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Stomata reveal past carbon dioxide levels
Because CO2 levels and stomatal index are inversely related, could fossil leaves tell us about past levels of CO2 in the atmosphere? Yes.

stomata the pores within leaves surrounded by guard cells that regulate the rate of gas exchange, which regulates the rate of photosynthesis. (Singular, stoma.) ...

Stomata and Gas Exchange
Stomata, as mentioned above, are the structures through which gas exchange occurs in leaves. Each stoma is surrounded by two guard cells, which can open and close depending on environmental conditions.

Gnathastomata: Jawed vertebrates, evolved following the jawless vertebrates (Class Agnatha). The oldest extant branch of jawed vertebrates is the cartilaginous fish.

[edit] Stomata as pathogenic pathways
Stomata are an obvious hole in the leaf by which, as was presumed for a while, pathogens can enter unchallenged. However, it has been recently shown that stomata do in fact sense the presence of some, if not all, pathogens.

stoma pl. stomata
[Gk. mouth]
A microscopic pore surrounded by guard cells in the epidermis of leaves and stems that allows gas exchange between the environment and the interior of the plant.
strategy ...

stoma (pl stomata) /STŌ-mə, stō-MAWT-ə/ n. Microscopic pores in the epidermis of plants; stomata allow gas exchange with the atmosphere.

Stomatal opening and closing depends on changes in the turgor of the guard cells. When water flows into the guard cells by osmosis, their turgor increases and they expand. Due to the relatively inelastic inner wall, the guard cells bend and draw away from each other, so the pore opens.

Stomata (singular, stoma) are small specialized passages for water and gases present in the epidermis of the plants. As the plant needs more or less to lose water and heat the stomata respectively close or open preventing or allowing the passage of gases by diffusion.

Stomata open up during the day to let CO2 in and inadvertently let H2O escape ...

Stomata open when guard cells actively accumulate K+ into the vacuole.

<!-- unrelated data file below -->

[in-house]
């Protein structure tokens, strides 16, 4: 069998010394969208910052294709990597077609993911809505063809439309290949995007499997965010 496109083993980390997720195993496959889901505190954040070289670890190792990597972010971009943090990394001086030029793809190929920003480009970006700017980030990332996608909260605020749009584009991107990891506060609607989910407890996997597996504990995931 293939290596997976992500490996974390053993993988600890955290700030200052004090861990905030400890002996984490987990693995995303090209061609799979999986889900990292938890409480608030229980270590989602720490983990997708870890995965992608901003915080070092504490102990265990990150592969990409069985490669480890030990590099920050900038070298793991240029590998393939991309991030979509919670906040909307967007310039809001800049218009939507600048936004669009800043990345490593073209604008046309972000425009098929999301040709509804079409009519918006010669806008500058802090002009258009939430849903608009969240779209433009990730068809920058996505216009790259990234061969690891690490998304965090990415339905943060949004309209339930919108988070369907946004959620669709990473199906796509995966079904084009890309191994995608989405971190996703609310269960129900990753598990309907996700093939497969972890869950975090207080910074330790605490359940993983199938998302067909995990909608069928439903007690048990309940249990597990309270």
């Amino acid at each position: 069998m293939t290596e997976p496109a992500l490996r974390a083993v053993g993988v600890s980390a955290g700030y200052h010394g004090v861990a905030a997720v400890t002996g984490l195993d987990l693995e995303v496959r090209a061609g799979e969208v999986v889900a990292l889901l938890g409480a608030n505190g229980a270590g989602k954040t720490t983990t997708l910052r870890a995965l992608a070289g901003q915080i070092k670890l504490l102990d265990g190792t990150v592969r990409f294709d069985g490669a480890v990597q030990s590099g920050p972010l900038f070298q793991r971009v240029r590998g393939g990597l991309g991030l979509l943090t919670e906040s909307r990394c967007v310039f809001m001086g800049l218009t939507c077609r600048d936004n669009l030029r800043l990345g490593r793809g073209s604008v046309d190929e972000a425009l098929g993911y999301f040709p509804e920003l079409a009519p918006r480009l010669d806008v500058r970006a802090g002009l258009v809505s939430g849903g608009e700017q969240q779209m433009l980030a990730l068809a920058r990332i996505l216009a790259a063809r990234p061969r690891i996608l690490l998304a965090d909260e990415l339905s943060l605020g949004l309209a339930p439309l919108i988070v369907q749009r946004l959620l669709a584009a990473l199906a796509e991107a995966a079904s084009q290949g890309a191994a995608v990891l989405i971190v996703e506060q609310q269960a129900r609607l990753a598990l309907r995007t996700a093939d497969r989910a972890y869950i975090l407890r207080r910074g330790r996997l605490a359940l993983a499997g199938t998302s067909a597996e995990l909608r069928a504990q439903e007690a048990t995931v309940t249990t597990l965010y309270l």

This decreases water potential in guard cells, leading to an inflow of water by osmosis and increasing cell turgor.
Stomatal closing results from an exodus of K+ from guard cells, leading to osmotic loss of water.

Stomata openings in the epidermis of a stem or leaf of a plant which permit gas exchange with the air.
Style the narrow stalk of the pistil, located above the ovary but below the stigma.
Suberin a waxy substance consisting of a long chains of fatty acids ...

The stomata leave clearly visible impressions in the nail varnish. A graticule slide allows for the counting of how many stomata (per unit area) are on the leaf surface, a characteristic of physiological significance.
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Merostomata The class of arthropods whose members are aquatic and possess book gills on the opisthosoma. Eurypterids (extinct) and horseshoe crabs.
merozoite A very small trophozoite at the stage just after cytokinesis has been completed in multiple fission of a protozoan.

The class Merostomata contains the extinct "sea scorpions" (or eurypterids) and the extant (living) horseshoe crabs. Eurypterids are extinct, but were important elements of faunas 200-500 million years ago during the Paleozoic Era. Some were huge, reaching a length of over 10 feet.

In leaves, dermal tissue contains specialized cells called guard cells that make up structures called stomata . Stomata facilitate the exchange of gases in the leaf.

The stomata ( small holes) are located on the lower epidermis of the leaf. The stomata allow gases and water vapor into and out of the leaf. Each stoma is controlled by two bean shaped guard cells.

Microscopic pores known as stomata are the only breaches in the otherwise continuous layer of the leaf epidermis. Each individual pore, or stoma, is, in fact, a small opening between a pair of specialized cells known as guard cells.

Wang H, Ngwenyama N, Liu Y, Walker JC, Zhang S: Stomatal development and patterning are regulated by environmentally responsive mitogen-activated protein kinases in Arabidopsis. ...

stoma (plural: stomata). Natural opening in a leaf surface that serves for gas exchange and water evaporation and has the ability to open and close in response to environmental conditions.

5) CAM physiology - Stomata open during the evening/night instead of during the day (when the temperature is at its highest) as the transpiration rate will be lower during cooler hours.

(Science: botany) the loss of water by evaporation in terrestrial plants, especially through the stomata (accompanied by a corresponding water uptake from the roots); ...

small opening such as found in leaves; plural, stomata
Source: Noland, George B. 1983. General Biology, 11th Edition. St. Louis, MO. C. V. Mosby

Gas exchange in complex plants occurs through the stomata (open pores) on the underside of the leaves. Carbon dioxide enters and oxygen leaves via these pores.

In animals, the passage of watery vapour from a living body through a membrane. Different from sweat, or perspiration which is the secretion of a saline solution of of the body.
In plants, the passage of water through the stomata of leaves. Pronounce:
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Between their edges, at various points of their meeting, roundish dark spots are sometimes seen, which have been described as stomata, though they are closed by intercellular substance.

It can cause the dormancy that's involved in helping plants slow down for things like winter. And they're involved in helping close the stomata, the openings that plants use everyday to allow carbon dioxide in and oxygen out of the plant.

See also: See also: What is the meaning of Stoma, Plant, Trans, Cells, Organ?

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